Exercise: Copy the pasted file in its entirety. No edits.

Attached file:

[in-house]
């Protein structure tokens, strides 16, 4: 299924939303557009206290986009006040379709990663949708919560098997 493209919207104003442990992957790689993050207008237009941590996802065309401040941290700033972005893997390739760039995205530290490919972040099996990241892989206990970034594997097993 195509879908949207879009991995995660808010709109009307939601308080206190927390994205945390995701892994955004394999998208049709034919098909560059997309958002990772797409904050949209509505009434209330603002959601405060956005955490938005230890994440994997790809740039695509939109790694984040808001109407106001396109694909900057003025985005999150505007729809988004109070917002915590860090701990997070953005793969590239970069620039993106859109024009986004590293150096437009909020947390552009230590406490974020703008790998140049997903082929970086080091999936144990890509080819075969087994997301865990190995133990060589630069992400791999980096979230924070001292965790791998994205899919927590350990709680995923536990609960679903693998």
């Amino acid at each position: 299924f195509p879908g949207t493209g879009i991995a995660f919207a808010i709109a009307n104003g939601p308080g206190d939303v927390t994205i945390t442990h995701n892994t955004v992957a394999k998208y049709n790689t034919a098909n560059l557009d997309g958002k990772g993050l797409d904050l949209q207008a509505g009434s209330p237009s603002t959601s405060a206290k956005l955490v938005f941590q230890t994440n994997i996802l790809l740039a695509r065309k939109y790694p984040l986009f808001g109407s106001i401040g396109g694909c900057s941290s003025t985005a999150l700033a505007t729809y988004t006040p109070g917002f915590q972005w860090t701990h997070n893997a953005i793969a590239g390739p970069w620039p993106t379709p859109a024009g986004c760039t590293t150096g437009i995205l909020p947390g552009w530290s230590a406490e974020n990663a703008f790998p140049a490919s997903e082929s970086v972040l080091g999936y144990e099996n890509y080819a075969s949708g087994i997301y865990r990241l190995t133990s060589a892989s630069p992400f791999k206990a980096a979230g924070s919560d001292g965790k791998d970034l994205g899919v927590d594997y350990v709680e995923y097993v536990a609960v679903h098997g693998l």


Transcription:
[in-house]
């Protein structure tokens, strides 16, 4: 299924939303557009206290986009006040379709990663949708919560098997 493209919207104003442990992957790689993050207008237009941590996802065309401040941290700033972005893997390739760039995205530290490919972040099996990241892989206990970034594997097993 195509879908949207879009991995995660808010709109009307939601308080206190927390994205945390995701892994955004394999998208049709034919098909560059997309958002990772797409904050949209509505009434209330603002959601405060956005955490938005230890994440994997790809740039695509939109790694984040808001109407106001396109694909900057003025985005999150505007729809988004109070917002915590860090701990997070953005793969590239970069620039993106859109024009986004590293150096437009909020947390552009230590406490974020703008790998140049997903082929970086080091999936144990890509080819075969087994997301865990190995133990060589630069992400791999980096979230924070001292965790791998994205899919927590350990709680995923536990609960679903693998």
């Amino acid at each position: 299924f195509p879908g949207t493209g879009i991995a995660f919207a808010i709109a009307n104003g939601p308080g206190d939303v927390t994205i945390t442990h995701n892994t955004v992957a394999k998208y049709n790689t034919a098909n560059l557009d997309g958002k990772g993050l797409d904050l949209q207008a509505g009434s209330p237009s603002t959601s405060a206290k956005l955490v938005f941590q230890t994440n994997i996802l790809l740039a695509r065309k939109y790694p984040l986009f808001g109407s106001i401040g396109g694909c900057s941290s003025t985005a999150l700033a505007t729809y988004t006040p109070g917002f915590q972005w860090t701990h997070n893997a953005i793969a590239g390739p970069w620039p993106t379709p859109a024009g986004c760039t590293t150096g437009i995205l909020p947390g552009w530290s230590a406490e974020n990663a703008f790998p140049a490919s997903e082929s970086v972040l080091g999936y144990e099996n890509y080819a075969s949708g087994i997301y865990r990241l190995t133990s060589a892989s630069p992400f791999k206990a980096a979230g924070s919560d001292g965790k791998d970034l994205g899919v927590d594997y350990v709680e995923y097993v536990a609960v679903h098997g693998l």